- Contract/Deposit: A binding contract is formed by both the buyer’s and seller’s attorneys and a deposit of normally 10% (although as much as 20-30% for foreign buyers) is placed into a trusted third-party account called an ‘escrow’ account. It is a good idea to include a clause in the contract that allows for a professional inspection of the property so that they buyer may pull out of the deal if the inspector’s findings prove too problematic for the buyer.
- Appraisal: An appraiser gives the market value of the property and a title search is performed to ensure the property is free and clear to be sold.
- Closing: Finally a closing is scheduled where all interested parties and their representatives come together, sign a lot of paperwork, and transfer the title and funds (including the deposit held in escrow).
Where to buy?
This is an impossible question to answer because there are far too many variables in the equation. Up-and-coming neighbourhoods may offer the highest investment returns, but it’s hard to say what is coming up and how long it be before a neighbourhood is considered ‘up’. Established neighbourhoods often offer better rental return value and are a lower-risk option, but it can be difficult to find property for sale, especially in the current market.
Options include Uptown and Midtown as well as places in between Uptown and Midtown. Or you can go Downtown. And then there are the Islands.
Highlights of some of Manhattan’s most notable neighbourhoods:
- Harlem – Improving.
- Upper East Side – Quaint, affordable, with access to retail and dining.
- Upper West Side – Including Central Park West, it’s posh and expensive.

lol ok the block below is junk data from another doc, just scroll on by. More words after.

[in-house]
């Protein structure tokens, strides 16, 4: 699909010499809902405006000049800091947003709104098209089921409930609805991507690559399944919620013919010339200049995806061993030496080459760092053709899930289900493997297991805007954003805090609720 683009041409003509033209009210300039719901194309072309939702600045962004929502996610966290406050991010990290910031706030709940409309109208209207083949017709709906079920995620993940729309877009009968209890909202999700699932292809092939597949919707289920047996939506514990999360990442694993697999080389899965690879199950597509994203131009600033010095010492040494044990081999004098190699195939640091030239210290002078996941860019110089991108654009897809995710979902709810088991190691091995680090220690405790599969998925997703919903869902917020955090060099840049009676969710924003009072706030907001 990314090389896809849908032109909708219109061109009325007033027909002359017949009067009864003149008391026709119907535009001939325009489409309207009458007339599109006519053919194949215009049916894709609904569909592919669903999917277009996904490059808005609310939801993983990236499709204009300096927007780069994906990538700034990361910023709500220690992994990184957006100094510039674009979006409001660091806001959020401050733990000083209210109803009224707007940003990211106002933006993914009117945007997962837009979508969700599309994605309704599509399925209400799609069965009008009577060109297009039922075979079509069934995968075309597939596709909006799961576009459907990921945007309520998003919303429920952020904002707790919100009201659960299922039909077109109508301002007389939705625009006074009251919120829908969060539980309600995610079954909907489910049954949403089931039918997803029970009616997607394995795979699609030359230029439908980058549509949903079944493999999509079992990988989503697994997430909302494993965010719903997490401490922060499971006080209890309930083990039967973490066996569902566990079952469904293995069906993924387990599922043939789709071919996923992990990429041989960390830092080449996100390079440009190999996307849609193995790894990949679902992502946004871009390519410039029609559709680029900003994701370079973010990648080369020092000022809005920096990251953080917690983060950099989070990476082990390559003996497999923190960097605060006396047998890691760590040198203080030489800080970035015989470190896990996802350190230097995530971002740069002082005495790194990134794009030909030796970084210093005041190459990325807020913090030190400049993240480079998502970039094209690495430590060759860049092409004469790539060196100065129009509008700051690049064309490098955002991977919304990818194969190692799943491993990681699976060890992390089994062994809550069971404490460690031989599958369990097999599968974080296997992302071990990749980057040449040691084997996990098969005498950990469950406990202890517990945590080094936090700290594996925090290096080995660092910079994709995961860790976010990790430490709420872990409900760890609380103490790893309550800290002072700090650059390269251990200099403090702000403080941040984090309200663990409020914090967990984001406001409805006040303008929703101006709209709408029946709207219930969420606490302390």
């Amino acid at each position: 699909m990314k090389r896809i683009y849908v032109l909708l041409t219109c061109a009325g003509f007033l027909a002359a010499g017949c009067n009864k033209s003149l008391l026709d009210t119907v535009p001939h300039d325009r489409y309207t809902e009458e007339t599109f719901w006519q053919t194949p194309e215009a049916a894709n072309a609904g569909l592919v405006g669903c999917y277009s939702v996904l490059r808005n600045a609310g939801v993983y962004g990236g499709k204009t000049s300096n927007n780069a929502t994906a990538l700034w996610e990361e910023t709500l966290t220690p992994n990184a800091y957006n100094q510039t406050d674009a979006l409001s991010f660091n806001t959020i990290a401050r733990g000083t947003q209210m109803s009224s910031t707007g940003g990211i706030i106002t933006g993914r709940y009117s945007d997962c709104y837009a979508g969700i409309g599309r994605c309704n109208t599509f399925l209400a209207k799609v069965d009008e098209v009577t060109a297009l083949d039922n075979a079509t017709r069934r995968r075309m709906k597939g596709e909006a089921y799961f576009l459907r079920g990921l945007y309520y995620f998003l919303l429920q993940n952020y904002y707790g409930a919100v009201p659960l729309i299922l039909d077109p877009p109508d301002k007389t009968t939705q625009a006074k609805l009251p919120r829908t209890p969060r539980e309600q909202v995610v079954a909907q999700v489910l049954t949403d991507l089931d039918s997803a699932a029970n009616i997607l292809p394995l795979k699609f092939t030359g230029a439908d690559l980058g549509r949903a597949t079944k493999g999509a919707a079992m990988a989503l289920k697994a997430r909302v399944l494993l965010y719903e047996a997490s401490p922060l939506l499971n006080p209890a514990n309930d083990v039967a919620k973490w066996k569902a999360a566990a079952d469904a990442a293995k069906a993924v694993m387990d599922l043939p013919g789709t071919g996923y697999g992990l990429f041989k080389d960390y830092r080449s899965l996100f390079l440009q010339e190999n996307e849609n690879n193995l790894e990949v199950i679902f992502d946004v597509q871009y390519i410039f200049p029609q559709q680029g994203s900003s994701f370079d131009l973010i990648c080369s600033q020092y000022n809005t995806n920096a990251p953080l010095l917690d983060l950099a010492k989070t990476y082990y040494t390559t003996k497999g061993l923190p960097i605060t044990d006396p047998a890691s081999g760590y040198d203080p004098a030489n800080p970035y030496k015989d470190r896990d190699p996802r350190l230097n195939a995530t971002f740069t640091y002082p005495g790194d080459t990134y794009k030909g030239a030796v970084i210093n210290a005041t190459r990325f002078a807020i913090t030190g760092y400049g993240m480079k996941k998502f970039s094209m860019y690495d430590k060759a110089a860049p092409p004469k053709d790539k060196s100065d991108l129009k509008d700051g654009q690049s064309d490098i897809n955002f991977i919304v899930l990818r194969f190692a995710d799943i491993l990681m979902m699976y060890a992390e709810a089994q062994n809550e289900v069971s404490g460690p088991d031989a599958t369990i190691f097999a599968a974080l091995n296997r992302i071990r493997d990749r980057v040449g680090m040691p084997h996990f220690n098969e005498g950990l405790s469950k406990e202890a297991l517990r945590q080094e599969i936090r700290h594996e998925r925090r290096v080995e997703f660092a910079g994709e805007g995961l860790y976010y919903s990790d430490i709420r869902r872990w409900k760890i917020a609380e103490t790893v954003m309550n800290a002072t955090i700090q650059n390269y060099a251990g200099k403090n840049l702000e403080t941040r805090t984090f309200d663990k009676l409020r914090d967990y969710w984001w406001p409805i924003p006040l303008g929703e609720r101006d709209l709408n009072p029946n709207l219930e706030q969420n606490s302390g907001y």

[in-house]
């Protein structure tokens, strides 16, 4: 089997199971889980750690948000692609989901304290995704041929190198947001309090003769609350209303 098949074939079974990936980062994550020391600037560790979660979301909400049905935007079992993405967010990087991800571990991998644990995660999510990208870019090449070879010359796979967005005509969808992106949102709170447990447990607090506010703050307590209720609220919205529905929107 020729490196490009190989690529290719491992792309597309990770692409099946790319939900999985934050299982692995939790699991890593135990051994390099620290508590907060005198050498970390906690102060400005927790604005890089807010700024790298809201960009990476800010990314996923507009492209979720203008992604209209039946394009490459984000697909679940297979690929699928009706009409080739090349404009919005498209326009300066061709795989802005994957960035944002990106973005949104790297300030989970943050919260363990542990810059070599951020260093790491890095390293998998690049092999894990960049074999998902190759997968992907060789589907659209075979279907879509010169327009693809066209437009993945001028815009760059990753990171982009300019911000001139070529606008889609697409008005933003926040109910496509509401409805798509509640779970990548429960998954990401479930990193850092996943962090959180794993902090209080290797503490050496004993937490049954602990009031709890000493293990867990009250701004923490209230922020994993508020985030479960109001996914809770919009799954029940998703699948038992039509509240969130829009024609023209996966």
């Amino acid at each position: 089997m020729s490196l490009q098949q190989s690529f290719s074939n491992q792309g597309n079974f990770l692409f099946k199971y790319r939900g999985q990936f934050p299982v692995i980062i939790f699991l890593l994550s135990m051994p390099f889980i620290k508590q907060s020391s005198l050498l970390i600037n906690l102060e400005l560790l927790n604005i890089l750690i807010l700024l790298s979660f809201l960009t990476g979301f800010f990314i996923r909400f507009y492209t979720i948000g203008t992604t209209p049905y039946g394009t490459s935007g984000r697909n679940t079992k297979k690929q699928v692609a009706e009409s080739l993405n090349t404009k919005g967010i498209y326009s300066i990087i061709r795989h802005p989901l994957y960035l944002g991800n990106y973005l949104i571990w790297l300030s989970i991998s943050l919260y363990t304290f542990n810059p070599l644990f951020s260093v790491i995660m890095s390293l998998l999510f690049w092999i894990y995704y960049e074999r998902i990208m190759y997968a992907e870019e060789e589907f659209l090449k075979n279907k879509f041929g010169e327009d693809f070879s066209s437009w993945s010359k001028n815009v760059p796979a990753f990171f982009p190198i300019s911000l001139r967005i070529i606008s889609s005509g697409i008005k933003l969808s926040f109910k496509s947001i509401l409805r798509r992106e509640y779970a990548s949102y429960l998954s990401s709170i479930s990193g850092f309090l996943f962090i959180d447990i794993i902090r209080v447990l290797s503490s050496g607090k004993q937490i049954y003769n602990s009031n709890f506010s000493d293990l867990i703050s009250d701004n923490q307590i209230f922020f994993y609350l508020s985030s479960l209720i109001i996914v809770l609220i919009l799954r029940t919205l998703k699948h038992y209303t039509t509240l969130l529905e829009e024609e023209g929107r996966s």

- East VIllage – Nightlife abounds. Expensive, trendy, close to NYU.
- TriBeCa (Triangle Below Canal) – Hip, trendy, safe, expensive and lots of loft spaces.
- Lower East Side – Quintessentially NYC with diversity, noise, and more affordably priced housing.
- Chelsea – Areas of loveliness and areas of crime. It’s a pickem.
- Midtown East – Expensive because it’s convenient. Busy during the day and quiet at night.
- Midtown West – Higher crime than you might like, and plenty of buildings using asbestos insulation.
- Financial District – Crowded by day and empty at night. Safe.
- Hell’s Kitchen – A bit rough and tumble.
- Greenwich Village (‘The Village’) – Upper middle class residences with lots of student housing.
- East Village – Near NYU, loads of bars, restaurants, retail.
- West Village – Everything you’d expect from NYC, and therefore expensive.
- SoHo – Bars, restaurants and retail, but quiet at night.
- Chinatown – The largest regency of Chinese immigrants in the West.
There is far more to Manhattan than a list such as this can ever show. Native New Yorkers will attest to anyone willing to listen about the virtues of what they believe is the greatest city on earth, and foreign buyers are listening– and swarming to the city for investment in record numbers.
Perhaps they want to be ‘cool’ or perhaps they seek a sound investment in property. Either way, the Manhattan investor wins.
For more information behind how propertys are listed in New York City, and the reasons this market is just so efficient, read The all-access, transparant Manhattan market. Or there’s also a 2012 Manhattan market wrap up availble. Both from Property Life‘s Manahattan Condo expert, Wei Min Tan.